Our roofer knows roof repair In Juno Beach FL
The Distinction In between Wood Shingles & Shakes
When used in roofing covering, wood can be either shakes or shingles. Wood shakes have actually been used for centuries. They are split from logs and frequently left as split to retain the textured, rough-hew effect. A wood shake is quickly recognizable by its thick butt end. With the development of commercial sawmills a wood shake was frequently sawn after splitting to attain an uniform back side.
These sawmills also produced a totally consistent product with an even taper and similar density by sawing shakes on both sides. This manufactured product is referred to as a wood shingle.
California redwood, western red cedar, cypress, spruce and pine are all utilized to make wood shakes and shingles. Cedar is the most popular wood for shakes, southern yellow pine is likewise popular. Wood shakes and shingles can be pressure treated with fire retardants and chemical preservatives.
Types of Asphalt Shingling
Asphalt or composition shingles are most frequently built from natural material or fiberglass. Asphalt shingles are built upon a base or mat that was initially made from absorbent cotton rags. Later on, more readily available wood pulp or paper changed the natural fibers. Asphalt was put onto that base, referred to as “felt.” In the 1970s fibrous glass was presented, which did not rot like the organic materials. Today, 95 percent of asphalt shingles include fiberglass felt.
It is hard to beat the look of a natural wood roof. If you are making over a standard older home, cedar roof is probably the historically suitable option. Not that asphalt shingles are an unattractive alternative.
Asphalt shingles come in a wide range of colors and shapes and patterned asphalt roofs can be captivating in their own right. Beyond looking excellent, wood shingling does not win numerous comparison battles with its asphalt-covered competitors. Let’s explore some of the pros and cons up on your roofing …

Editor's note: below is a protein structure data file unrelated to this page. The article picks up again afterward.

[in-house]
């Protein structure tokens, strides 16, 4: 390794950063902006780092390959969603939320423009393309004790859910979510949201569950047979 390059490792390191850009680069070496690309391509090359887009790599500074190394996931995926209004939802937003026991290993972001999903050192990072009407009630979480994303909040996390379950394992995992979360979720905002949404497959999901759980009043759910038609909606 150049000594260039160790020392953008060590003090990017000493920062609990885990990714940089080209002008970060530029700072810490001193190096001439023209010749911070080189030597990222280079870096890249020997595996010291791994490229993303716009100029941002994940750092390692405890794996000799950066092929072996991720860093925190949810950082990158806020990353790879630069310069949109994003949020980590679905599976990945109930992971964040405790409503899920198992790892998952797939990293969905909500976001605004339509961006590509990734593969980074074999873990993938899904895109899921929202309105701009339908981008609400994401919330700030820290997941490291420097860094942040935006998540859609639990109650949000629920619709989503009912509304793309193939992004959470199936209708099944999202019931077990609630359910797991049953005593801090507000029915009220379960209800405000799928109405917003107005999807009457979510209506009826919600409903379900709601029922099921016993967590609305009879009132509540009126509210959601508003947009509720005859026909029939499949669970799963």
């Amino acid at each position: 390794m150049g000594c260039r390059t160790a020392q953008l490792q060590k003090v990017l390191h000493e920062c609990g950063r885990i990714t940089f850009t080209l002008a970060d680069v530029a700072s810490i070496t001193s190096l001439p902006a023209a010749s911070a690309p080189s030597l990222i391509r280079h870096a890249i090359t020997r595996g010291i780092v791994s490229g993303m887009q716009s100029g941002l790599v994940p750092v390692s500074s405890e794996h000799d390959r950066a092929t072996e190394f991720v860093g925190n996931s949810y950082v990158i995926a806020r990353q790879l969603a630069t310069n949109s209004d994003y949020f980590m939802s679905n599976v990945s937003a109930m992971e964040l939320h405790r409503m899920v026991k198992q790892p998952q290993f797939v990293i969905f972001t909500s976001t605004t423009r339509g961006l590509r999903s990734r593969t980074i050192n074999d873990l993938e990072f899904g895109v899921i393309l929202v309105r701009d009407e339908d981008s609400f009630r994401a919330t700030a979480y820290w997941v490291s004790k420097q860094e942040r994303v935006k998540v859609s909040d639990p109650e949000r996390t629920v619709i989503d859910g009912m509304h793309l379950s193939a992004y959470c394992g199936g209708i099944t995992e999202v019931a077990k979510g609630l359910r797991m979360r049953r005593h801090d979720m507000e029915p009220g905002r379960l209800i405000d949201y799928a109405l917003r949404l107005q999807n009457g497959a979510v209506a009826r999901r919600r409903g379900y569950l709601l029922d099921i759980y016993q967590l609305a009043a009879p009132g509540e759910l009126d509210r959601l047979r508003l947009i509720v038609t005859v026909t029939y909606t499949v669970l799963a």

Benefits and drawbacks:-
Life span for both asphalt and wood shingles is a difficult matter. Let’s tick off all the factors that can affect the durability of a roofing covering: quality of setup, diligence of maintenance, quality of products, age of your home, overhanging trees, environment and foot traffic. Chemically dealt with wood will last longer than without treatment shakes and shingles and a shake will survive longer than a shingle. Both asphalt and treated wood shingles can make it through 30 years on a roof, provided ideal conditions.
Cedar shingles are resistant to bugs but not large quantities of rain. Cedar shakes in a wet environment are susceptible to mold and mildew and rot. Sap from overhanging trees will motivate mildew. When rot embeds in it has actually likely impacted more than a single shake and the entire roof is a candidate for replacement.
Materials & Installation Costs
In the roofing industry, an 18-inch wood shingle is referred to as “Perfection” and 24-inch wide shingles are known as “Royal.” A wood shake is a premium product, costing around $3.50 per square foot versus $2.50 a square foot for wood shingles.
The most expensive option for shingling a roof is wood shakes – between $6.00 to $9.00 per square foot or $600 and $900 per square (100 square feet), installed. Wood shingles are slightly less pricey at $4.00 to $7.00 per square foot or $400 to $700 per square, installed.